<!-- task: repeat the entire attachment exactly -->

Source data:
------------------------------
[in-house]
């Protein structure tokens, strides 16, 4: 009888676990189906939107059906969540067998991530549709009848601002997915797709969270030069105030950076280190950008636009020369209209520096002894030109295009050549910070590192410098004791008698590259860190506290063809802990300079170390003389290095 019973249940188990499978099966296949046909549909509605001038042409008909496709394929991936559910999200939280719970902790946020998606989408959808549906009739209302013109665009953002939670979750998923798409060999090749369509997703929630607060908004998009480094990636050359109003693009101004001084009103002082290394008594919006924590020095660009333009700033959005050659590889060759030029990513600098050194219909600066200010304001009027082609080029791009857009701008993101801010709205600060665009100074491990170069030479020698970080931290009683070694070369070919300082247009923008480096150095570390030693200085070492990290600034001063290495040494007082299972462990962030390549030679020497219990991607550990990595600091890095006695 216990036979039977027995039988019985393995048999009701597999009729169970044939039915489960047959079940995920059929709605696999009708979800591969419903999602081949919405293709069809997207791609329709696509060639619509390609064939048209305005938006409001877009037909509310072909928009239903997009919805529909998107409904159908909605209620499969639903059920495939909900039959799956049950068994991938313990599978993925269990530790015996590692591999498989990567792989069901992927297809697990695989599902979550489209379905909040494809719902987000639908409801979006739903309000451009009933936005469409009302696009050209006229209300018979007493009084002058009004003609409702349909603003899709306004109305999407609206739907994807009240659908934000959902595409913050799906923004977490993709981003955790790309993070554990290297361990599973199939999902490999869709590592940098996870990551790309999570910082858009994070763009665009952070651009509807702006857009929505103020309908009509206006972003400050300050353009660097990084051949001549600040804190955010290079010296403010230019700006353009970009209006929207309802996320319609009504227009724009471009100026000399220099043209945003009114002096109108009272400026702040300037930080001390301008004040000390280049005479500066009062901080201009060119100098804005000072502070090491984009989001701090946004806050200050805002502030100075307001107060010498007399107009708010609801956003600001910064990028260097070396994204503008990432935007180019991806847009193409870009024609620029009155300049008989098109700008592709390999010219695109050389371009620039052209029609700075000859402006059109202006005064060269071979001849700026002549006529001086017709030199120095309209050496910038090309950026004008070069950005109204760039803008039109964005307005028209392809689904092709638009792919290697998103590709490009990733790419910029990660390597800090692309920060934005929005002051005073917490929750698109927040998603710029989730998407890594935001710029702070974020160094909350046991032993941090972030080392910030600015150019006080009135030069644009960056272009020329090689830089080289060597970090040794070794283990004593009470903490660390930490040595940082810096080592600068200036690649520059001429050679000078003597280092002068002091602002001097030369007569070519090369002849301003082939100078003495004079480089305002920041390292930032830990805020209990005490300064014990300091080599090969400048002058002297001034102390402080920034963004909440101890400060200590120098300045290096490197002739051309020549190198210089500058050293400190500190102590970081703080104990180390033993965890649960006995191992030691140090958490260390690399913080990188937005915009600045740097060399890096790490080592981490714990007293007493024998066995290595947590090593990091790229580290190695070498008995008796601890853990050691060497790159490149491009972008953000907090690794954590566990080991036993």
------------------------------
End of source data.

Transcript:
[in-house]
């Protein structure tokens, strides 16, 4: 009888676990189906939107059906969540067998991530549709009848601002997915797709969270030069105030950076280190950008636009020369209209520096002894030109295009050549910070590192410098004791008698590259860190506290063809802990300079170390003389290095 019973249940188990499978099966296949046909549909509605001038042409008909496709394929991936559910999200939280719970902790946020998606989408959808549906009739209302013109665009953002939670979750998923798409060999090749369509997703929630607060908004998009480094990636050359109003693009101004001084009103002082290394008594919006924590020095660009333009700033959005050659590889060759030029990513600098050194219909600066200010304001009027082609080029791009857009701008993101801010709205600060665009100074491990170069030479020698970080931290009683070694070369070919300082247009923008480096150095570390030693200085070492990290600034001063290495040494007082299972462990962030390549030679020497219990991607550990990595600091890095006695 216990036979039977027995039988019985393995048999009701597999009729169970044939039915489960047959079940995920059929709605696999009708979800591969419903999602081949919405293709069809997207791609329709696509060639619509390609064939048209305005938006409001877009037909509310072909928009239903997009919805529909998107409904159908909605209620499969639903059920495939909900039959799956049950068994991938313990599978993925269990530790015996590692591999498989990567792989069901992927297809697990695989599902979550489209379905909040494809719902987000639908409801979006739903309000451009009933936005469409009302696009050209006229209300018979007493009084002058009004003609409702349909603003899709306004109305999407609206739907994807009240659908934000959902595409913050799906923004977490993709981003955790790309993070554990290297361990599973199939999902490999869709590592940098996870990551790309999570910082858009994070763009665009952070651009509807702006857009929505103020309908009509206006972003400050300050353009660097990084051949001549600040804190955010290079010296403010230019700006353009970009209006929207309802996320319609009504227009724009471009100026000399220099043209945003009114002096109108009272400026702040300037930080001390301008004040000390280049005479500066009062901080201009060119100098804005000072502070090491984009989001701090946004806050200050805002502030100075307001107060010498007399107009708010609801956003600001910064990028260097070396994204503008990432935007180019991806847009193409870009024609620029009155300049008989098109700008592709390999010219695109050389371009620039052209029609700075000859402006059109202006005064060269071979001849700026002549006529001086017709030199120095309209050496910038090309950026004008070069950005109204760039803008039109964005307005028209392809689904092709638009792919290697998103590709490009990733790419910029990660390597800090692309920060934005929005002051005073917490929750698109927040998603710029989730998407890594935001710029702070974020160094909350046991032993941090972030080392910030600015150019006080009135030069644009960056272009020329090689830089080289060597970090040794070794283990004593009470903490660390930490040595940082810096080592600068200036690649520059001429050679000078003597280092002068002091602002001097030369007569070519090369002849301003082939100078003495004079480089305002920041390292930032830990805020209990005490300064014990300091080599090969400048002058002297001034102390402080920034963004909440101890400060200590120098300045290096490197002739051309020549190198210089500058050293400190500190102590970081703080104990180390033993965890649960006995191992030691140090958490260390690399913080990188937005915009600045740097060399890096790490080592981490714990007293007493024998066995290595947590090593990091790229580290190695070498008995008796601890853990050691060497790159490149491009972008953000907090690794954590566990080991036993």